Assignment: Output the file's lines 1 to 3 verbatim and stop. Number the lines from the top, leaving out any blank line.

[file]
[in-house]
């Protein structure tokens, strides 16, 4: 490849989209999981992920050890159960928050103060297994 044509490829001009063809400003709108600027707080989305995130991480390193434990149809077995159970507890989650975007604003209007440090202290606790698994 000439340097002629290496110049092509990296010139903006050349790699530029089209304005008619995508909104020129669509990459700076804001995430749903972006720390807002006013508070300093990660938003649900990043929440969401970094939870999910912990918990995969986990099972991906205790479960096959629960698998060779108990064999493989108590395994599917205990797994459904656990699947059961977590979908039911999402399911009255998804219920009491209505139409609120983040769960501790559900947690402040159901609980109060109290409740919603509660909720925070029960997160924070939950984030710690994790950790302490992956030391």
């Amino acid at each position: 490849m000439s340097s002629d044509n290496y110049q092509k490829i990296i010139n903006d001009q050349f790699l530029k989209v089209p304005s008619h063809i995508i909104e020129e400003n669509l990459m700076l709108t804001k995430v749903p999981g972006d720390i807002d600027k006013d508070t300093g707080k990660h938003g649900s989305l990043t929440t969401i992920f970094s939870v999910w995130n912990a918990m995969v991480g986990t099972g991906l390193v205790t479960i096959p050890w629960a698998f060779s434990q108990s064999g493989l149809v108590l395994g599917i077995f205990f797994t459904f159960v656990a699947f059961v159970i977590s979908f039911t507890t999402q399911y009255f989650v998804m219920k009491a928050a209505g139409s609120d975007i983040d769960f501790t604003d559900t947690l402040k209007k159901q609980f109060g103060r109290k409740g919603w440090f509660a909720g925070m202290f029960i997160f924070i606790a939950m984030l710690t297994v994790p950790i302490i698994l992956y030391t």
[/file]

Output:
[in-house]
């Protein structure tokens, strides 16, 4: 490849989209999981992920050890159960928050103060297994 044509490829001009063809400003709108600027707080989305995130991480390193434990149809077995159970507890989650975007604003209007440090202290606790698994 000439340097002629290496110049092509990296010139903006050349790699530029089209304005008619995508909104020129669509990459700076804001995430749903972006720390807002006013508070300093990660938003649900990043929440969401970094939870999910912990918990995969986990099972991906205790479960096959629960698998060779108990064999493989108590395994599917205990797994459904656990699947059961977590979908039911999402399911009255998804219920009491209505139409609120983040769960501790559900947690402040159901609980109060109290409740919603509660909720925070029960997160924070939950984030710690994790950790302490992956030391």
């Amino acid at each position: 490849m000439s340097s002629d044509n290496y110049q092509k490829i990296i010139n903006d001009q050349f790699l530029k989209v089209p304005s008619h063809i995508i909104e020129e400003n669509l990459m700076l709108t804001k995430v749903p999981g972006d720390i807002d600027k006013d508070t300093g707080k990660h938003g649900s989305l990043t929440t969401i992920f970094s939870v999910w995130n912990a918990m995969v991480g986990t099972g991906l390193v205790t479960i096959p050890w629960a698998f060779s434990q108990s064999g493989l149809v108590l395994g599917i077995f205990f797994t459904f159960v656990a699947f059961v159970i977590s979908f039911t507890t999402q399911y009255f989650v998804m219920k009491a928050a209505g139409s609120d975007i983040d769960f501790t604003d559900t947690l402040k209007k159901q609980f109060g103060r109290k409740g919603w440090f509660a909720g925070m202290f029960i997160f924070i606790a939950m984030l710690t297994v994790p950790i302490i698994l992956y030391t």